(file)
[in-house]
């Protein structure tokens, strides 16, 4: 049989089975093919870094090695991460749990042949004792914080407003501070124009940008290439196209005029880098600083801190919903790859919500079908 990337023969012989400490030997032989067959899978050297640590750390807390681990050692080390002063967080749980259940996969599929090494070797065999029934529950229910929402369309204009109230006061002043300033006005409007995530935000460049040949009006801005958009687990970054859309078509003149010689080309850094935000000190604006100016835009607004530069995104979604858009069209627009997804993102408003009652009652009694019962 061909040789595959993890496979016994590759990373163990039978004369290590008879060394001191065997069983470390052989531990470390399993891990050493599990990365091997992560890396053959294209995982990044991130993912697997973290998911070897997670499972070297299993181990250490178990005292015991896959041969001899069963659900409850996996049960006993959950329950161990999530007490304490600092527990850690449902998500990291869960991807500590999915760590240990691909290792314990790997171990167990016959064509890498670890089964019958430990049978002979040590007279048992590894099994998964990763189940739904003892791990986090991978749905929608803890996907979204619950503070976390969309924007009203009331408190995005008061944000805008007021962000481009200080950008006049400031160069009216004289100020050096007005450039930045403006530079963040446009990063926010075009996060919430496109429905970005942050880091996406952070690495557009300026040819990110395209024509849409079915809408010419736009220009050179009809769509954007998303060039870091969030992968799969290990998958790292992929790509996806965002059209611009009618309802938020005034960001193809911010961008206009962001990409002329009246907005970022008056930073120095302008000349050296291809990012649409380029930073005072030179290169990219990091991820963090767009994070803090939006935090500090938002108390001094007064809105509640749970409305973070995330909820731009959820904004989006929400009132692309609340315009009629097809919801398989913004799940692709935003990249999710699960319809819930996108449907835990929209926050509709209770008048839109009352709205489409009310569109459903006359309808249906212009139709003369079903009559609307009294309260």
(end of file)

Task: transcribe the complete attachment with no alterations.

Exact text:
[in-house]
């Protein structure tokens, strides 16, 4: 049989089975093919870094090695991460749990042949004792914080407003501070124009940008290439196209005029880098600083801190919903790859919500079908 990337023969012989400490030997032989067959899978050297640590750390807390681990050692080390002063967080749980259940996969599929090494070797065999029934529950229910929402369309204009109230006061002043300033006005409007995530935000460049040949009006801005958009687990970054859309078509003149010689080309850094935000000190604006100016835009607004530069995104979604858009069209627009997804993102408003009652009652009694019962 061909040789595959993890496979016994590759990373163990039978004369290590008879060394001191065997069983470390052989531990470390399993891990050493599990990365091997992560890396053959294209995982990044991130993912697997973290998911070897997670499972070297299993181990250490178990005292015991896959041969001899069963659900409850996996049960006993959950329950161990999530007490304490600092527990850690449902998500990291869960991807500590999915760590240990691909290792314990790997171990167990016959064509890498670890089964019958430990049978002979040590007279048992590894099994998964990763189940739904003892791990986090991978749905929608803890996907979204619950503070976390969309924007009203009331408190995005008061944000805008007021962000481009200080950008006049400031160069009216004289100020050096007005450039930045403006530079963040446009990063926010075009996060919430496109429905970005942050880091996406952070690495557009300026040819990110395209024509849409079915809408010419736009220009050179009809769509954007998303060039870091969030992968799969290990998958790292992929790509996806965002059209611009009618309802938020005034960001193809911010961008206009962001990409002329009246907005970022008056930073120095302008000349050296291809990012649409380029930073005072030179290169990219990091991820963090767009994070803090939006935090500090938002108390001094007064809105509640749970409305973070995330909820731009959820904004989006929400009132692309609340315009009629097809919801398989913004799940692709935003990249999710699960319809819930996108449907835990929209926050509709209770008048839109009352709205489409009310569109459903006359309808249906212009139709003369079903009559609307009294309260």